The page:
I see little prospect of any of the large mainstream Christian denominations stimulating a modern Western revival. (And the small denominations are too small, too weak.)
Partly because they mostly do not want to - a Christian revival is not their priority - at least not the priority of their leadership - (their priority is Left Wing politics, obviously). But beyond this there is the problem that the West has already developed immunity against the old churches - the West has resistance - it has antibodies directed against them - the mass of the population are pre-immunized against the old styles of Christianity.
1. The Catholic revival in England began with the Oxford Movement and the Anglo Catholics, and waxed powerful through the late nineteenth century until it dwindled in the early twentieth - but the Roman Catholic Church had a strong revival through the first half of the Twentieth Century.
The Catholic church life was based around the Mass - frequent Mass. But the Catholic revival has long-since ebbed, and there are too few and dwindling numbers of priests, even if people did want daily Mass.
A Christian revival is not going to be led by Catholics.
2. The most recent Evangelical revival began in England about 1960, and was successful for a few decades - taking up some of the slack left by the decline of mainstream (Broad Church Anglican, and Nonconformist) and Catholic Christianity.
The Evangelical revival was based around the personality of Jesus and the study of scripture - backed up by a 'youth friendly' sociable, cheerful kind of church meeting ('Happy Clappy as its detractors called it).
However, this revival is clearly past - and most Evangelicals have lapsed into the mainstream, and taken the radical side (and accepted decline) in the culture wars. Evangelical churches still grow, but there are ever fewer of them, and the general Christian decline is too rapid for them to make up for it.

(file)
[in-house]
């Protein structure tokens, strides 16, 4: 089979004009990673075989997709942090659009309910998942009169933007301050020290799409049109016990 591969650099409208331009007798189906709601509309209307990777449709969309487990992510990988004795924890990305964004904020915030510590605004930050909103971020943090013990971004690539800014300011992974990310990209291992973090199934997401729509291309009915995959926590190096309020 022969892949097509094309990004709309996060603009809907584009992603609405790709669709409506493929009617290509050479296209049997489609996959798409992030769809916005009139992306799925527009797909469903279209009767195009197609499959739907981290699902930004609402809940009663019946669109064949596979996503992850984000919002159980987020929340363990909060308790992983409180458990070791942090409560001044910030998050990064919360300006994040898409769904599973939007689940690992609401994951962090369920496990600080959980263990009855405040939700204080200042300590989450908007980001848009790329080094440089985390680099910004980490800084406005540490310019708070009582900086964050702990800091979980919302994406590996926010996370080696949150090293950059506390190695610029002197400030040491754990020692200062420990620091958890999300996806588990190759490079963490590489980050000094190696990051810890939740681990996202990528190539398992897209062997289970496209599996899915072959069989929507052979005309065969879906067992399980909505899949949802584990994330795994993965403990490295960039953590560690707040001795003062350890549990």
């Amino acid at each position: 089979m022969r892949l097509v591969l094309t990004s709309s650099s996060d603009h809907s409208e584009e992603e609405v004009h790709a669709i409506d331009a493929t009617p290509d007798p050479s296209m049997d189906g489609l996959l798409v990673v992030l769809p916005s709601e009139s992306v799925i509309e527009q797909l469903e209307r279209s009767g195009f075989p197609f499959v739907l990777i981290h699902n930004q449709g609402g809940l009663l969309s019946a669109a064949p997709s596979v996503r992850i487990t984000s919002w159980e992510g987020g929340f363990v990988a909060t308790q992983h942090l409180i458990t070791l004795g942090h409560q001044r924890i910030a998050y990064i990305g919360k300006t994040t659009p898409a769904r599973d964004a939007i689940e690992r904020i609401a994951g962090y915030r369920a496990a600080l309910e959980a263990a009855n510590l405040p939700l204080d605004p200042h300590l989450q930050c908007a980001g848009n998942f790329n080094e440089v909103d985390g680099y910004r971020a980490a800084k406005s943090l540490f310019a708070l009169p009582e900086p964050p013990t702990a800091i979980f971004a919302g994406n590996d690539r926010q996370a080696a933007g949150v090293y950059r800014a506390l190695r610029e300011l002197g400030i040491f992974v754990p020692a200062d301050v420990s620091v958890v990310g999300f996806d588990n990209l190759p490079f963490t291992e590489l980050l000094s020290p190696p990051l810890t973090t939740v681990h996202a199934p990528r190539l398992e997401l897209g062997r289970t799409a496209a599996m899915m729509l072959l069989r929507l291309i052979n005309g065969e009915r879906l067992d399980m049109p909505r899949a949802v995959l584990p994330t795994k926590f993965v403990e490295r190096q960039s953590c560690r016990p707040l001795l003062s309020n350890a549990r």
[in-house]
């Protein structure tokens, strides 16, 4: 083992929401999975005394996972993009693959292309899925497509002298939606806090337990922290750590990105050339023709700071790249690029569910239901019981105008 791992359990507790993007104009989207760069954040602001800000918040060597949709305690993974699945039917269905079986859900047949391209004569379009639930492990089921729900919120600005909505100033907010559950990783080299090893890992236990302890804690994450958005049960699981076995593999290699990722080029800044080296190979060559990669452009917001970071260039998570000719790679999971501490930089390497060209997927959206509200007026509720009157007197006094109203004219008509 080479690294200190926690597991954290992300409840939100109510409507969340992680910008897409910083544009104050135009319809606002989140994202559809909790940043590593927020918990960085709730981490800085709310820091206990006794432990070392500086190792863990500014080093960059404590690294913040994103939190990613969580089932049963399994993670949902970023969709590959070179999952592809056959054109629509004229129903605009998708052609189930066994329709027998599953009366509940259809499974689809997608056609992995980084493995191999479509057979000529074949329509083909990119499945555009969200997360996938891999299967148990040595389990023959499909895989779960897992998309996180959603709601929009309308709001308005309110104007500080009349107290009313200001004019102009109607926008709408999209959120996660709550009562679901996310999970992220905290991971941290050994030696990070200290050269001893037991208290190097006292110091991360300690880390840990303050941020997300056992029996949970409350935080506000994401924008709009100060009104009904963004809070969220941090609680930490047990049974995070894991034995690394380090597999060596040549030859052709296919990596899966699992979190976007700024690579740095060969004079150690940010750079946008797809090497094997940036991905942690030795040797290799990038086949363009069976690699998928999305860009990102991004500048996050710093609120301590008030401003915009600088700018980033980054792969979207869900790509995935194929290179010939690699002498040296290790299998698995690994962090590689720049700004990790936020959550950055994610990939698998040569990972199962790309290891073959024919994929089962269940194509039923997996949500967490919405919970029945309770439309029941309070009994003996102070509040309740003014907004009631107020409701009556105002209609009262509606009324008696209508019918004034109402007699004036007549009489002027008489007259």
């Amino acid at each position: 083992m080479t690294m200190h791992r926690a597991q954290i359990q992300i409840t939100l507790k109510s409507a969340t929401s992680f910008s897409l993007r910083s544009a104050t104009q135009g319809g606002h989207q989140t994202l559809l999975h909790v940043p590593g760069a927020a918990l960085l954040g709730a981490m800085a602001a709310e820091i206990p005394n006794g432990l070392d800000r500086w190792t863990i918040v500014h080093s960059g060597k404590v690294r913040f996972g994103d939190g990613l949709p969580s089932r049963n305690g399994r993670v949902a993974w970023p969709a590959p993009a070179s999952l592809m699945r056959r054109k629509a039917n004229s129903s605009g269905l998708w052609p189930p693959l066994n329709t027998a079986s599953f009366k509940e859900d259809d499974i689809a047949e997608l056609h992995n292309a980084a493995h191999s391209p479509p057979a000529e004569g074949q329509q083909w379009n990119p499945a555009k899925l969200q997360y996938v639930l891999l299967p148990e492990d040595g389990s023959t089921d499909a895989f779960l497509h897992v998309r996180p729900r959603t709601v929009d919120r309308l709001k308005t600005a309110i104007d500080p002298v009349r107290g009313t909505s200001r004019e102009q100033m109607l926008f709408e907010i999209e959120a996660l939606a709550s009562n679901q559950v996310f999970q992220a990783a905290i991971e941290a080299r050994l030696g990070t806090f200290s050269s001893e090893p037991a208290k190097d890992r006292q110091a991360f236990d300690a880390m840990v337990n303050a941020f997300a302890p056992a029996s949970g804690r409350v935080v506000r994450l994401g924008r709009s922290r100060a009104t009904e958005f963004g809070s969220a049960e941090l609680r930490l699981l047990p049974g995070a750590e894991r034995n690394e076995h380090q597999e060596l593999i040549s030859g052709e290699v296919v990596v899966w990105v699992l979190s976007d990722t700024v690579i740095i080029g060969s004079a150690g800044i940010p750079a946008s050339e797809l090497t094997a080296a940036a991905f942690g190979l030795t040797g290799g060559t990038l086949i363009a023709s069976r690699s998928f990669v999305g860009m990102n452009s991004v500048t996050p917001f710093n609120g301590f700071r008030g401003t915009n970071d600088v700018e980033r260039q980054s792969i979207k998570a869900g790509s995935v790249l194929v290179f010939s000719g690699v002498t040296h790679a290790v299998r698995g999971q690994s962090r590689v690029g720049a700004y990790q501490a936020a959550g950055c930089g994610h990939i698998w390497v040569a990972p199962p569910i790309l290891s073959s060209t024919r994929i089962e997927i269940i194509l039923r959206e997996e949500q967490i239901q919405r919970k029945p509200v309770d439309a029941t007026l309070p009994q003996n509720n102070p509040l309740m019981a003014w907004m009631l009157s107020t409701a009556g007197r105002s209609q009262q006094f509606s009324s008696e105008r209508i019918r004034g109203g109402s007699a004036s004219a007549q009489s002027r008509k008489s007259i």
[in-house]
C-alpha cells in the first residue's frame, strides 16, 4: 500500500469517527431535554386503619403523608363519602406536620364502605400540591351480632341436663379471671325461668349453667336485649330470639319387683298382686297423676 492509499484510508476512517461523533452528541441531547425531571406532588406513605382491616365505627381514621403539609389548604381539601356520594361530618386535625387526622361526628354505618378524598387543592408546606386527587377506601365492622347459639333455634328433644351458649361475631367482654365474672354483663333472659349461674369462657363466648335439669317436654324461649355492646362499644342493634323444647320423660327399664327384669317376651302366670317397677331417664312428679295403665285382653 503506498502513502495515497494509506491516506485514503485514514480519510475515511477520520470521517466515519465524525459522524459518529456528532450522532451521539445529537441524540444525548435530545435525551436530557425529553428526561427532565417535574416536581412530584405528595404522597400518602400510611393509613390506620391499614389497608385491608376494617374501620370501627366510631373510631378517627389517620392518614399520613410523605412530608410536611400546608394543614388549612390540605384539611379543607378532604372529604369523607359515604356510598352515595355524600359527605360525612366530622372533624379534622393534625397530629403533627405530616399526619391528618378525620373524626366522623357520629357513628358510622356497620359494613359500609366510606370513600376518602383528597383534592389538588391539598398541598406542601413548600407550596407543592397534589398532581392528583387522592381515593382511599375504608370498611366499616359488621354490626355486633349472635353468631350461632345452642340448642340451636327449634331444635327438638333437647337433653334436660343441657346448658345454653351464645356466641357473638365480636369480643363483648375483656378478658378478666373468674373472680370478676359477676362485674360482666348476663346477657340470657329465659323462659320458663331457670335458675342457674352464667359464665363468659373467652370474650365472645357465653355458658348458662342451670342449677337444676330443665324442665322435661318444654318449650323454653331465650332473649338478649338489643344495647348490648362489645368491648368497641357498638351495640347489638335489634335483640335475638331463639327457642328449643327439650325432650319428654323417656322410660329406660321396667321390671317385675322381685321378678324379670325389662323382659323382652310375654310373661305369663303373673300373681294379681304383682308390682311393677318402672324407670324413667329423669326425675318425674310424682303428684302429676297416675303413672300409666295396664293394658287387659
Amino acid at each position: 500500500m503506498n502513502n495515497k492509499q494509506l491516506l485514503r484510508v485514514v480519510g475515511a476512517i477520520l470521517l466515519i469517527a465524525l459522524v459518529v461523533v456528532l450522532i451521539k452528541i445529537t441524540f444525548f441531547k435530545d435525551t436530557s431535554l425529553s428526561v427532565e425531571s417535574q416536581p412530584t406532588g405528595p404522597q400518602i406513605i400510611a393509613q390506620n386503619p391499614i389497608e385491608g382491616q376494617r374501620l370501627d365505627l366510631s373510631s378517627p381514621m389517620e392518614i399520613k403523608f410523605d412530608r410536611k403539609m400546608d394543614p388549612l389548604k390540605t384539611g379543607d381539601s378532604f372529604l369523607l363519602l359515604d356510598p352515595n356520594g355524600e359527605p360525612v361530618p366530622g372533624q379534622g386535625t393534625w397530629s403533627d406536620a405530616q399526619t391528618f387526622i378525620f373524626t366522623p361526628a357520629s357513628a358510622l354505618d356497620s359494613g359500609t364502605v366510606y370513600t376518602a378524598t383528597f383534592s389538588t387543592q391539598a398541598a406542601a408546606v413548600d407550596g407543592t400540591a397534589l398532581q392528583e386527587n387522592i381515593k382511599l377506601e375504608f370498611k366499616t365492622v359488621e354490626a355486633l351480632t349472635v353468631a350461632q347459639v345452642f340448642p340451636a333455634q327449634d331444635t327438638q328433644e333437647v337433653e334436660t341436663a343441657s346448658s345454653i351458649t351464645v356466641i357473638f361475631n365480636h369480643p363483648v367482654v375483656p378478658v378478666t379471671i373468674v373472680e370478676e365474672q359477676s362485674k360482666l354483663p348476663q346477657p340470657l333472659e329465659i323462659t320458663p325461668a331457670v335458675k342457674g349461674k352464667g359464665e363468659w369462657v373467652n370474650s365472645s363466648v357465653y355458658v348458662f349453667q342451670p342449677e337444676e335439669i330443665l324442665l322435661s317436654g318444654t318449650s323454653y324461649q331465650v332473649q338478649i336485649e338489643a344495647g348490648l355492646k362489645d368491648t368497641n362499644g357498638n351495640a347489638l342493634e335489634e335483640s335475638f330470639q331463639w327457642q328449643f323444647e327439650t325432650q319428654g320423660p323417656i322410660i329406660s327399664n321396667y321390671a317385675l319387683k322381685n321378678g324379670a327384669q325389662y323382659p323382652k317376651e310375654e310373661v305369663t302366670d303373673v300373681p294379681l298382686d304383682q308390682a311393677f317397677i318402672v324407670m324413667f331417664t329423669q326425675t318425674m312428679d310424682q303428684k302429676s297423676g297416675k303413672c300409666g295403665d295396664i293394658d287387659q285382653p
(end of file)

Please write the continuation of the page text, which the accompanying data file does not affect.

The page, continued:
A Christian revival is not going to be led by Evangelicals.
3. Eastern Orthodoxy is.... Eastern. This is based on participation in the extensive Liturgy at weekends - and to be full and secure requires an Orthodox monarch organizing the whole of society around the church.
Orthodoxy has never got going in the West (except that the Orthodox style pre-schism church church was strong in the West and North of the British Isles), there have been no new Orthodox countries for several centuries, and there is no sign that it will lead a revival.
There has been a very significant revival of Orthodoxy since 1989 in places like Russia and Romania; but that is ... the East.
A Christian revival is not going to be led by Orthodoxy.
The following is, I presume, not going to happen - but I will allow myself to daydream a possible Christian revival in the West.
1. People begin to become Christian (Mere Christian) as individuals - by all sorts of means and from all sorts of directions.
So there is a mass of Christian individuals - the next step is for them to form strong churches.
2. The primary function of the new churches is to provide a serious spiritual environment.
This means that each church must provide some mixture of :
so as to connect with the divine.
In other words, the main reason people attend church is to come into contact with the divine.
This means that this new kind of church is not going to be happy-clappy, not political, not modern and cheerful, not informal and relaxed, not businesslike or bureaucratic, not distracting and hyper-stimulating.
3. The main secondary function of the church is to create and sustain loving and stable families.
Thus the new church is a place for meeting and marrying, and an environment to guide and support family life.
So there you have it! - My idea for the kind of church that is capable of forming the backbone of a Western political revival - which gratifies several of Man's innate needs - and which is sufficiently novel that the forces of secular Leftism have not already pre-defeated it.
Plus it is the kind of church I myself would like best!
No need to point out it won't happen - but a man is allowed his dreams, isn't he?